Did you know that there are over 50,000 characters in Chinese? How crazy is that?
Out of that 50,000, how many characters are language students expected to learn?
Most Chinese dictionaries only list about 20,000 characters, and just like in English, no one expects you to know every single word in the dictionary.
Experts say that an educated Chinese person would know around 8,000 characters.
However, to be able to read a newspaper, you only need to recognize about 2,000-3,000 characters. Compared to the 50,000 that are currently in existence, 3,000 isn’t so bad!
Still, 3,000? That’s still quite a lot, considering how incredibly complex each character appears to be.
But memorizing them doesn’t have to be all that difficult.
The key is to not freak out, breathe and be smart about the way you study.
After all, it’s not necessarily about putting in the hours—it’s more about how you spend your time, making sure that every stroke is ingrained in your memory.
To do that, you’ll need to mix things up.
Sure, traditional methods are the most common ways to get those characters in your head. But incorporating unconventional strategies will test your brain in unexpected ways, adding more significance to the characters you’re studying.
How to Memorize Chinese Characters: It’s Easier Than You Think
1. Break Down Chinese Characters
Parts of a Chinese Character
You may already be aware that characters are made up of radicals and components.
Radicals are elements that denote a broad category. For example, any word related to plants or grass has a specific radical, located at the top of a character, composed of one horizontal stroke and two small vertical strokes.
Let’s look at another example of a group of characters with the radical 口 (kǒu), meaning mouth.
When characters contain this radical (normally on the left side), you’ll know that the said characters are related to the mouth somehow, either in terms of an action like eating, or part of speech, like an exclamation.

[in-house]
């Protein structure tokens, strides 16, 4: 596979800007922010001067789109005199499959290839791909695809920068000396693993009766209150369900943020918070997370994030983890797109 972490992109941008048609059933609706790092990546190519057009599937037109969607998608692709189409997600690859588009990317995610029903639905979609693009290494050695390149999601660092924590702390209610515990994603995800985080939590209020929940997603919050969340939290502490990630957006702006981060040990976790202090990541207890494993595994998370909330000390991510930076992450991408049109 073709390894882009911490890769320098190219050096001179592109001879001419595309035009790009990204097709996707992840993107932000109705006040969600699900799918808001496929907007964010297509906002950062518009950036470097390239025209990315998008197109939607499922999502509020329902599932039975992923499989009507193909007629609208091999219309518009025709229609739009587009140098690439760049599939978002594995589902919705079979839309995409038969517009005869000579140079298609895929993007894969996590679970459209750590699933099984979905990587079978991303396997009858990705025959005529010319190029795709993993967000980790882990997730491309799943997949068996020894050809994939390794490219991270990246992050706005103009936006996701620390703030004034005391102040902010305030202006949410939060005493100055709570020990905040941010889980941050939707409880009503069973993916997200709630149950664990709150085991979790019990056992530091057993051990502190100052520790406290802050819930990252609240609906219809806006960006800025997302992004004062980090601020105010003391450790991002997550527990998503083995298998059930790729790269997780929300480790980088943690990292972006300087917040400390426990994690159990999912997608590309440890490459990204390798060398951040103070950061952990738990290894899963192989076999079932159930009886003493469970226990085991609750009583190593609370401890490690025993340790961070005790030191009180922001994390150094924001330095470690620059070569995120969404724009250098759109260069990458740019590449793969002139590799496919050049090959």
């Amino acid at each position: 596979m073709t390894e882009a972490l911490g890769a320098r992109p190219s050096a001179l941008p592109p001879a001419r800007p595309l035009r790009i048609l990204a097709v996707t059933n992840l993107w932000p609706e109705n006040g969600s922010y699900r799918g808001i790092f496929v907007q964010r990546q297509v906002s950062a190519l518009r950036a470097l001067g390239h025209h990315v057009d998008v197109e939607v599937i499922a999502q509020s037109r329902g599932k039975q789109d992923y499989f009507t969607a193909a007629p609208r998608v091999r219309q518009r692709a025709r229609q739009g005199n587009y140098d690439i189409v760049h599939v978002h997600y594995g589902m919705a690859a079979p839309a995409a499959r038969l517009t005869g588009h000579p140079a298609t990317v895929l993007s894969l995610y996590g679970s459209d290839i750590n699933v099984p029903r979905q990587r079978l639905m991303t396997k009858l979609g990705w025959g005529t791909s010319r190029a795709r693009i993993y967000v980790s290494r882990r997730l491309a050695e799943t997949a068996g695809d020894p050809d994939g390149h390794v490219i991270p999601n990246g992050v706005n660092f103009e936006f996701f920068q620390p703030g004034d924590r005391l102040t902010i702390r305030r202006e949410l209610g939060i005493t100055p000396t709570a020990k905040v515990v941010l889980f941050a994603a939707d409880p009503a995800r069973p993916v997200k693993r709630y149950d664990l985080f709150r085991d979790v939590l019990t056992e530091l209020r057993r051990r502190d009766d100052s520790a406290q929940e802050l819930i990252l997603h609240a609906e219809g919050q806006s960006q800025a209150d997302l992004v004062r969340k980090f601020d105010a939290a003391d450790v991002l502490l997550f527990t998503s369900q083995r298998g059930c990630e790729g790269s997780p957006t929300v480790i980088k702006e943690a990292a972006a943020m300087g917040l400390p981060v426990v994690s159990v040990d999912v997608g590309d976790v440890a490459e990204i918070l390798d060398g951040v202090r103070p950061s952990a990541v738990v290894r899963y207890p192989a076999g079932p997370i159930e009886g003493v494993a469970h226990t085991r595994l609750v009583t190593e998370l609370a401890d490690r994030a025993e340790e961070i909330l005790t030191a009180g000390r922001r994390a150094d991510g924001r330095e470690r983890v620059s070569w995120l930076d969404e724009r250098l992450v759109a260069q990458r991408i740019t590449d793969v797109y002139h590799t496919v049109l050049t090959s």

Here are some characters with 口 (kǒu) for your reference:
吃 (chī) – to eat
叫 (jiào) – to call
吗 (ma) – particle used at the end to form a yes/no question
哈哈 (hā hā) – haha
Components are the other parts of characters, and there are two types: phonetic components and semantic components. The complete list of components is extensive, and as a result, most people focus on studying just the radicals instead. Although if you’re curious and have the time, the list is worth checking out, as you’ll be able to see phonetic or semantic similarities within the character groups.
Additionally, recognizing components is definitely useful for reading new texts and identifying new words.
The Logic Behind Stroke Order
Writing out characters seems random at best when you don’t understand the reasoning behind stroke order.
Sure, you can mindlessly follow the order indicated in your writing books and apps, but wouldn’t it just be easier to remember the rules for strokes instead?
Top to bottom, left to right, inside then out—the rules are logical. Learning them will make it miles easier when tackling new characters.
2. Go Back in Time
Even after understanding the components, characters can still look like gibberish. To make the proverbial picture a little less fuzzy, one thing you can do is conduct a bit of research of Chinese character evolution.